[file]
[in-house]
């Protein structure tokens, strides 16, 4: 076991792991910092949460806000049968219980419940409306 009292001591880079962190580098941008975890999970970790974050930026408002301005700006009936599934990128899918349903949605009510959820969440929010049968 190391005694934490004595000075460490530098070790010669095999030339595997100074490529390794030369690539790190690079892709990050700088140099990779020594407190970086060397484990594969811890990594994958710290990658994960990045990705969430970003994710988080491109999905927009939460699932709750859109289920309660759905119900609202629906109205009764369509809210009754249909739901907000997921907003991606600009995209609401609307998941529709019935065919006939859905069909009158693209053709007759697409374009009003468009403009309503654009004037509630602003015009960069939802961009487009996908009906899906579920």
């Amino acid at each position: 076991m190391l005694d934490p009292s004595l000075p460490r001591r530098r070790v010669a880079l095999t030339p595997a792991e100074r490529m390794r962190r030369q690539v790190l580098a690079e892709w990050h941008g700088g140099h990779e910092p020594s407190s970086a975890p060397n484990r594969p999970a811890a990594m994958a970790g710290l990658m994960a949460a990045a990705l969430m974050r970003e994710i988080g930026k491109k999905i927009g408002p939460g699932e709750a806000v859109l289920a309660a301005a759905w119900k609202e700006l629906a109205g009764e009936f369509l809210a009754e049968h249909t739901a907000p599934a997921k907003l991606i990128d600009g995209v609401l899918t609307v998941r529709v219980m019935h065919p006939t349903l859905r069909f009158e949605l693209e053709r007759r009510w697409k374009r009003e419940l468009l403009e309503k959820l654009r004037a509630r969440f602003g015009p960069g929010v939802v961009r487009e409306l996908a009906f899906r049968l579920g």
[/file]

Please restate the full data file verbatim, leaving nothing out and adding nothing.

[in-house]
């Protein structure tokens, strides 16, 4: 076991792991910092949460806000049968219980419940409306 009292001591880079962190580098941008975890999970970790974050930026408002301005700006009936599934990128899918349903949605009510959820969440929010049968 190391005694934490004595000075460490530098070790010669095999030339595997100074490529390794030369690539790190690079892709990050700088140099990779020594407190970086060397484990594969811890990594994958710290990658994960990045990705969430970003994710988080491109999905927009939460699932709750859109289920309660759905119900609202629906109205009764369509809210009754249909739901907000997921907003991606600009995209609401609307998941529709019935065919006939859905069909009158693209053709007759697409374009009003468009403009309503654009004037509630602003015009960069939802961009487009996908009906899906579920």
């Amino acid at each position: 076991m190391l005694d934490p009292s004595l000075p460490r001591r530098r070790v010669a880079l095999t030339p595997a792991e100074r490529m390794r962190r030369q690539v790190l580098a690079e892709w990050h941008g700088g140099h990779e910092p020594s407190s970086a975890p060397n484990r594969p999970a811890a990594m994958a970790g710290l990658m994960a949460a990045a990705l969430m974050r970003e994710i988080g930026k491109k999905i927009g408002p939460g699932e709750a806000v859109l289920a309660a301005a759905w119900k609202e700006l629906a109205g009764e009936f369509l809210a009754e049968h249909t739901a907000p599934a997921k907003l991606i990128d600009g995209v609401l899918t609307v998941r529709v219980m019935h065919p006939t349903l859905r069909f009158e949605l693209e053709r007759r009510w697409k374009r009003e419940l468009l403009e309503k959820l654009r004037a509630r969440f602003g015009p960069g929010v939802v961009r487009e409306l996908a009906f899906r049968l579920g």